The Metabolic Syndrome: Lifestyle, Drugs, or Both?

Adrian Cameron, Jonathan Shaw, Paul Zimmet

Research output: Chapter in Book/Report/Conference proceedingChapterpeer-review


The Metabolic Syndrome represents a major public and personal health threat for almost all communities around the world. There is little direct evidence yet available on its prevention and treatment, but evidence from studies on diabetes, obesity and cardiovascular risk fac-tors can be used to shed light on the issue. A series of trials in recent years have studied the prevention of type 2 diabetes, with either lifestyle or pharmacological interventions. Since the participants had impaired glucose tolerance, and most were obese, they are likely to have all had or been at risk of developing the Metabolic Syndrome. Convincing results from a range of ethnic groups in different parts of the world showed a major impact of inten-sive lifestyle intervention (focussing on weight loss, low-fat, high-fiber diets, and a minimum of 150 minutes of exercise per week) on the incidence of diabetes, which was reduced by up to 60%, despite fairly small amounts of weight loss. In the American DPP study, the in-tensive lifestyle intervention also resulted in a 41% reduction in the incidence of the Metabolic Syndrome. Lifestyle studies have also shown some benefits on the individual components of the Metabolic Syndrome, with reductions in obesity and blood pressure, and improvements in lipid levels. The challenge now is to translate the findings, which have been obtained with the support of intensive research programs, into health care practices, which are affordable, available and effective for the wider community. The translation of these findings into prac-tical solutions will be particularly challenging in the developed world, due to lack of resources and the co-existence of under-and over-nu-trition. Data from the pharmacological components of diabetes prevention studies has shown reductions in diabetes incidence ranging from 25% to 56%, using the alpha-glucosidase inhibitor, acarbose, metformin, and the insulin sensitizing agent, troglitazone. Further, ongoing studies of a variety of agents, including ACE inhibitors, angiotensin II receptor blockers, and various oral hypoglycemic drugs will increase our understanding of diabetes prevention, and, importantly, will determine whether diabetes prevention with these agents also leads to re-ductions in cardiovascular disease.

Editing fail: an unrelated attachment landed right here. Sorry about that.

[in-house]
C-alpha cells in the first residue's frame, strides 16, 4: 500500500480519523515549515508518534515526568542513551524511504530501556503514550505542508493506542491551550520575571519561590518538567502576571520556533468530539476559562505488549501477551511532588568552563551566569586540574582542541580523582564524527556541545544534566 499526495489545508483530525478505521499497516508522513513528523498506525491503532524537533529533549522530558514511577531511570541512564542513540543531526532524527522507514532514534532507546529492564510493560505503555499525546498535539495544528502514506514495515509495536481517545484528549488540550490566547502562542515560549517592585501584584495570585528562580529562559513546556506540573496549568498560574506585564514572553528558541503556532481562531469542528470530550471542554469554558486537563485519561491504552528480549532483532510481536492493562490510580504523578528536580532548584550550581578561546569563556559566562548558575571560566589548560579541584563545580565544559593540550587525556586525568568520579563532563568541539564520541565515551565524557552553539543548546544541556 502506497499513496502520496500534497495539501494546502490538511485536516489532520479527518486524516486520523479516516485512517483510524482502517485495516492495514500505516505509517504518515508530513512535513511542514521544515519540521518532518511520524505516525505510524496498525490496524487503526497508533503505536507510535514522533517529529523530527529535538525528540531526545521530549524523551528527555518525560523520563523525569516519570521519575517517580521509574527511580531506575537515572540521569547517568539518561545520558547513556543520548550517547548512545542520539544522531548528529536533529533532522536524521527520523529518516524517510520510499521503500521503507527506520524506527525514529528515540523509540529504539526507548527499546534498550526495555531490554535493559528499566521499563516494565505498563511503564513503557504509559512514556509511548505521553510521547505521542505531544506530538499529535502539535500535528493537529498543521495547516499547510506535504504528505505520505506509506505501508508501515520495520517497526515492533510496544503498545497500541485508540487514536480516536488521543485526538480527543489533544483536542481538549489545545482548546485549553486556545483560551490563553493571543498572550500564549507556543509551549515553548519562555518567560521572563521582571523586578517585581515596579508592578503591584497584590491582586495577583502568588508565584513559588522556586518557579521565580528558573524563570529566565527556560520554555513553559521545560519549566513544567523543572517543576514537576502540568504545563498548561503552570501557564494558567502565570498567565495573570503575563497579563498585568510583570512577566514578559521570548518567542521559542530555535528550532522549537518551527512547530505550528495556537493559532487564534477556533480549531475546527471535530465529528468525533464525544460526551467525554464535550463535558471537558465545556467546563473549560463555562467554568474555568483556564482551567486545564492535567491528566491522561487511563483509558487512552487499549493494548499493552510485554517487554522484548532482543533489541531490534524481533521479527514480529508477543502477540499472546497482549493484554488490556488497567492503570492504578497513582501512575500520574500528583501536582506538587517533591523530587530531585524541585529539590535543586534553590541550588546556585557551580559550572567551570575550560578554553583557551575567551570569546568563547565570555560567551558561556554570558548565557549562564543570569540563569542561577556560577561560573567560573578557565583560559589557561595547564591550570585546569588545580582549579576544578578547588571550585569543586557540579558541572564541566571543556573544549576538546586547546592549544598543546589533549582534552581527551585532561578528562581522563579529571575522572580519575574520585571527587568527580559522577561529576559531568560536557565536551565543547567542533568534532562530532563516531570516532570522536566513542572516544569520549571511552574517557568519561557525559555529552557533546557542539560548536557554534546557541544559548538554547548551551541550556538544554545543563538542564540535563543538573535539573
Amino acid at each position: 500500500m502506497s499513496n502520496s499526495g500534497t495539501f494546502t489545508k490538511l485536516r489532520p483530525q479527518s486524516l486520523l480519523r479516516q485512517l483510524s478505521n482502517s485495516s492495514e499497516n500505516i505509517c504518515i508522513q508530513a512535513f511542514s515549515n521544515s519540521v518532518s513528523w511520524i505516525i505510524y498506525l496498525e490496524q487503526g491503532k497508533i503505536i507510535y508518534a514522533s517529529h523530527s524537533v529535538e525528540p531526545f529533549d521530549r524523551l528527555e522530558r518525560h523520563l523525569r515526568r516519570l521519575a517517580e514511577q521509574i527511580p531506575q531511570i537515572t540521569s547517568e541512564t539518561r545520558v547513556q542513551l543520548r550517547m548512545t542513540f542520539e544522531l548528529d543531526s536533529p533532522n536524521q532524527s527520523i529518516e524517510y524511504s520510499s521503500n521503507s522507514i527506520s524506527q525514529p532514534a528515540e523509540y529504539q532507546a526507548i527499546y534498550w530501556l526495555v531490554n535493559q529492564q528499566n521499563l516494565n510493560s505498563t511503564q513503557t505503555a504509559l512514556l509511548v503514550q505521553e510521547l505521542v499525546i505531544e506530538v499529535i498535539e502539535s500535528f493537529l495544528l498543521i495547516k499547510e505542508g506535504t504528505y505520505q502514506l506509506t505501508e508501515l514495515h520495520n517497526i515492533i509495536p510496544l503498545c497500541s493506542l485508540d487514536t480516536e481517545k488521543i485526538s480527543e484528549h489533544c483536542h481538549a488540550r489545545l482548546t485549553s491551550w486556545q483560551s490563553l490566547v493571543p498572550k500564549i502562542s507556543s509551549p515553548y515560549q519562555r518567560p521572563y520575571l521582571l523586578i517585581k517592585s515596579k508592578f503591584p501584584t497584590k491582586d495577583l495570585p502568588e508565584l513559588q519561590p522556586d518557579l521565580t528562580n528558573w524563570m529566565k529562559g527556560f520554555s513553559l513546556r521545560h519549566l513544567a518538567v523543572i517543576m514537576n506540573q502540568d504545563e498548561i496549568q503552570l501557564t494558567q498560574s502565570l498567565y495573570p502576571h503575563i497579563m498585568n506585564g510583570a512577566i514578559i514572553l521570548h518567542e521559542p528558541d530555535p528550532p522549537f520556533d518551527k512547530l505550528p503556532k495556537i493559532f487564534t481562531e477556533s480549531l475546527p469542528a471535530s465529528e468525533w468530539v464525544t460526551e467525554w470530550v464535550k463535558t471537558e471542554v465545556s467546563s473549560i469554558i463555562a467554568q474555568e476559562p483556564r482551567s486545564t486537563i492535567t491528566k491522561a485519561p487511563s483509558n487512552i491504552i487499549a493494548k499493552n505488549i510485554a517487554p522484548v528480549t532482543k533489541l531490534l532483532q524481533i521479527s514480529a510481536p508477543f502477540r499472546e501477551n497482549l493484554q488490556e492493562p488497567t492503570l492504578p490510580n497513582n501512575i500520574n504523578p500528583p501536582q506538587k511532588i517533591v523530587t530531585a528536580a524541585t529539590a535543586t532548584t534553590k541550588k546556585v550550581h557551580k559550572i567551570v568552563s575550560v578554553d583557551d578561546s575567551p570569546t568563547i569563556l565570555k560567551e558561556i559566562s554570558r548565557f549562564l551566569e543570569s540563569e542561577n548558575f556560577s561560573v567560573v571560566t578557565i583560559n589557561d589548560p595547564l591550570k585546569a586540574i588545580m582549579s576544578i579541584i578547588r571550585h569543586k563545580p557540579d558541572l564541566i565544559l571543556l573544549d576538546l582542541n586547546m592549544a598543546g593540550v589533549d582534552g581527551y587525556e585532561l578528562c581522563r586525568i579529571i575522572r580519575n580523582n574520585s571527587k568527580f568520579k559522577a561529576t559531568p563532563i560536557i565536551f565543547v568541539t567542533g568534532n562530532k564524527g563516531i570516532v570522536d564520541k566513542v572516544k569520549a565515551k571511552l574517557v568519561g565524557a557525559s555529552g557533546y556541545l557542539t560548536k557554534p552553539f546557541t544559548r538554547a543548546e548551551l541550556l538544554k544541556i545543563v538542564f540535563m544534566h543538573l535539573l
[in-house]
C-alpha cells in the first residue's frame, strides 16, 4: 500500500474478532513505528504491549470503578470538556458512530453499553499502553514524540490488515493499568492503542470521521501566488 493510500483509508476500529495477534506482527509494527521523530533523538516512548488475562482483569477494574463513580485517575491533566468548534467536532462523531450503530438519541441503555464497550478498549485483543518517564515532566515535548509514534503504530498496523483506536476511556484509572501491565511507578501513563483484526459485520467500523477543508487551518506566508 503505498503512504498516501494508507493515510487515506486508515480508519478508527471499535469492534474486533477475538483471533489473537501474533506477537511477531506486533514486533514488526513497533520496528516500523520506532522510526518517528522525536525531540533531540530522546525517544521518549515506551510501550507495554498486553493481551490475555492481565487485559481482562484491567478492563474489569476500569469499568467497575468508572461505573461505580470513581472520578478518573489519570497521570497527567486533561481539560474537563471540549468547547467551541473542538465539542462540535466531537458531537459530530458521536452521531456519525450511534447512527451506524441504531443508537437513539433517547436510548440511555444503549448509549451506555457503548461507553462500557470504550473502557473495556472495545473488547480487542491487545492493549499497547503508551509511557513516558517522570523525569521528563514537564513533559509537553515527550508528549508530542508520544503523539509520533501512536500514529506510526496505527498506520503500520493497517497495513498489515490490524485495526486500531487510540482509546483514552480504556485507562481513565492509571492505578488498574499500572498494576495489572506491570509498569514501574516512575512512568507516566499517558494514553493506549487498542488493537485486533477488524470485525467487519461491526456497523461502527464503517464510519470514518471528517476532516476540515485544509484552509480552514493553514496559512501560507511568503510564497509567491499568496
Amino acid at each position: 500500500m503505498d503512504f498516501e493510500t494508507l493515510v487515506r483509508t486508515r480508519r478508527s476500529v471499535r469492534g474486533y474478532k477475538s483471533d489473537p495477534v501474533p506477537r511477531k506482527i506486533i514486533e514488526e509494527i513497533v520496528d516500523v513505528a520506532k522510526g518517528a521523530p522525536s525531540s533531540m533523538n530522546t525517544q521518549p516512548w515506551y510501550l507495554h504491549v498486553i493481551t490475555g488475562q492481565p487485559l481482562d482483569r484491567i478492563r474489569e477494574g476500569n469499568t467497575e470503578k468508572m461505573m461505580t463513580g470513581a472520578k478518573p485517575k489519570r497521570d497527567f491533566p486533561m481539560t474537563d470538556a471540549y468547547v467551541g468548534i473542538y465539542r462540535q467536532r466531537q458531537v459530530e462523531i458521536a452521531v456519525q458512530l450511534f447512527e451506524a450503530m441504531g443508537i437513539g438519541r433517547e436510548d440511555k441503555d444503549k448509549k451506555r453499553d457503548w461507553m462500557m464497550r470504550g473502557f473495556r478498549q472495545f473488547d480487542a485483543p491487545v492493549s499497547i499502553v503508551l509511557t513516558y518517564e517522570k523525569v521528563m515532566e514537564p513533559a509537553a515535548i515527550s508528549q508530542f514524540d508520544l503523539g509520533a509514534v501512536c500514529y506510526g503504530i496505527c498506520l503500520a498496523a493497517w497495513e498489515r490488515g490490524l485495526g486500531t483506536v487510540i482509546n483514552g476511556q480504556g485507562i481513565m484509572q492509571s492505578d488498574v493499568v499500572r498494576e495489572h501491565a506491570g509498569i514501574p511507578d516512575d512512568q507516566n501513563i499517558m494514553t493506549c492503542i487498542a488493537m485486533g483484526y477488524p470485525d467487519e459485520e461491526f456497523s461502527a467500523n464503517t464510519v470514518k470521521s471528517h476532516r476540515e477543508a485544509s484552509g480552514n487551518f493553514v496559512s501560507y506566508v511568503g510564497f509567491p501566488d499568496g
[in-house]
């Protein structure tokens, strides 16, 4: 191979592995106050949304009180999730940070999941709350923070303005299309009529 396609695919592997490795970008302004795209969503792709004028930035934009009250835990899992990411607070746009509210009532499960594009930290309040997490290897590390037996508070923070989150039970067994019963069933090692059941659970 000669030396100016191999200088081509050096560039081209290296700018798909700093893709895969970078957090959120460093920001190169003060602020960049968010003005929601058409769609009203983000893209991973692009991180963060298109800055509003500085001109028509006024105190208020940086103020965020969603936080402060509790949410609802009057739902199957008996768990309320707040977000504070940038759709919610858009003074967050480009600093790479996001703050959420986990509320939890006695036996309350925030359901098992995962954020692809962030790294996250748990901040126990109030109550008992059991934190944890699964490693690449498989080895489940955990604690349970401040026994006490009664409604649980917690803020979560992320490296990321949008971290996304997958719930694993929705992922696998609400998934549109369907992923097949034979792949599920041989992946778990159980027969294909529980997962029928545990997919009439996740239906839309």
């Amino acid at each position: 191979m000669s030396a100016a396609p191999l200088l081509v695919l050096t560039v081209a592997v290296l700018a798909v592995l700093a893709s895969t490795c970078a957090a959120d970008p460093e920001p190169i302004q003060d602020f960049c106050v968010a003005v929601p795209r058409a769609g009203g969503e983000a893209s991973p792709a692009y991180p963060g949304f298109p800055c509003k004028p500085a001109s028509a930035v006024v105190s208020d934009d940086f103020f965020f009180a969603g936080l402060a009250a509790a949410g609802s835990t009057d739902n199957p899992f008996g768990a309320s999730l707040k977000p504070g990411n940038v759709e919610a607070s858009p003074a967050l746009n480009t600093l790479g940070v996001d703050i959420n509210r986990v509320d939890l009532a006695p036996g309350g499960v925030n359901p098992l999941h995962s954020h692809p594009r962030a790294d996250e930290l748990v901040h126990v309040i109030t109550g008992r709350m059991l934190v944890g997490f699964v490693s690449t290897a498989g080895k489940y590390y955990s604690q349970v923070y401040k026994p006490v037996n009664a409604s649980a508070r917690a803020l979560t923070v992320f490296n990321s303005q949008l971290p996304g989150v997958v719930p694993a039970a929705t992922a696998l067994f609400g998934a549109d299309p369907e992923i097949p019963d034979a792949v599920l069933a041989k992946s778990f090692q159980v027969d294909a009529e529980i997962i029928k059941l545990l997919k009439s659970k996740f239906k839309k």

Original languageEnglish
Title of host publicationThe Metabolic Syndrome at the Beginning of the XXI Century
Subtitle of host publicationA Genetic and Molecular Approach
PublisherElsevier Inc.
Number of pages12
ISBN (Print)8481748927, 9788481748925
Publication statusPublished or Issued - 11 Nov 2005
Externally publishedYes

ASJC Scopus subject areas

  • Medicine(all)

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